A “Do you drink grapefruit juice?”
B “Do you take seizure medication?”
C “Do you take your contraception with milk?”
D “Do you use laxatives regularly?”
A child ingests a parent’s aspirin tablets, and the prescriber orders sodium bicarbonate to block the toxic effects of the aspirin. The nurse caring for this patient knows that sodium bicarbonate is effective against the aspirin because it:
A accelerates its passage through the intestine.
B alters urinary pH to enhance renal excretion.
C induces CYP isozymes to increase drug metabolism.D raises the pH of the interstitial fluid to facilitate passage out of the cells.
Which statement about food and drug interactions is true?
A Foods alter drug absorption and metabolism but not drug action.
B Medications are best absorbed on an empty stomach.
C Patient discomfort is the food and drug interaction of most concern.Some foods can inhibit CYP isozymes and alter drug metabolism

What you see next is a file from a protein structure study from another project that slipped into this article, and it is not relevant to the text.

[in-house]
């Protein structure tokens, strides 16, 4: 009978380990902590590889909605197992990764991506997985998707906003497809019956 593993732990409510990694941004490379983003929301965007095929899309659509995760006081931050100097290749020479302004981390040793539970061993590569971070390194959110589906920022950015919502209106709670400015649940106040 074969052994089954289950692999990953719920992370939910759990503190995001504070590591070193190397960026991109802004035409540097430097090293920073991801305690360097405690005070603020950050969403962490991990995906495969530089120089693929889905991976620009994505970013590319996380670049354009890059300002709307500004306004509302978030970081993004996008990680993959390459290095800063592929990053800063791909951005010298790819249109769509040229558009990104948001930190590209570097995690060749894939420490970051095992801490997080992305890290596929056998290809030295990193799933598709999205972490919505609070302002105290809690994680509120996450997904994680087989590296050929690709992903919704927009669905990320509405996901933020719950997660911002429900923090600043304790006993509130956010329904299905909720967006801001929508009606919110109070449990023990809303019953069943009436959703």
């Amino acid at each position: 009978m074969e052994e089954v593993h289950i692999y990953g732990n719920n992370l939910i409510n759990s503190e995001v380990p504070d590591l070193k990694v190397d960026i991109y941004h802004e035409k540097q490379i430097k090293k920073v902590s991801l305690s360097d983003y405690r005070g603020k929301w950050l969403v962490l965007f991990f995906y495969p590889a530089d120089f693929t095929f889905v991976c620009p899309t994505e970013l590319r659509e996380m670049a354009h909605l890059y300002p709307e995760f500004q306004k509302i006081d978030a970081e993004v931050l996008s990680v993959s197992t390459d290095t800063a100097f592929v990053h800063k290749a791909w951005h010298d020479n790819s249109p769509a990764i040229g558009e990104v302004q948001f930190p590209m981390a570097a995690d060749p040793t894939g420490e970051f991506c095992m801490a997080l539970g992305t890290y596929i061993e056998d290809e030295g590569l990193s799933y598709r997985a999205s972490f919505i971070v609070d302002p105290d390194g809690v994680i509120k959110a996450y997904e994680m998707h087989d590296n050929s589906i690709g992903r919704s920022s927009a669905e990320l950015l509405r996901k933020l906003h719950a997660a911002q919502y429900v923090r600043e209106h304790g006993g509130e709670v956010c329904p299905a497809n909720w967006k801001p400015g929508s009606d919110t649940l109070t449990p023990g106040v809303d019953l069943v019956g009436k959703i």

A nurse is teaching a patient about a prescription for a monoamine oxidase (MAO) inhibitor for depression. What will the nurse teach the patient to avoid while taking this drug?
A Alcoholic beverages
B Aged cheeses
C Brussels sprouts and cabbage
D Grapefruit juice
The nurse is providing multiple medications to a patient whose spouse brings him grapefruit juice every morning. The nurse should be concerned about which classes of drugs? (Select all that apply.)
A Calcium channel blockers
B Selective serotonin reuptake inhibitors
D Beta blockers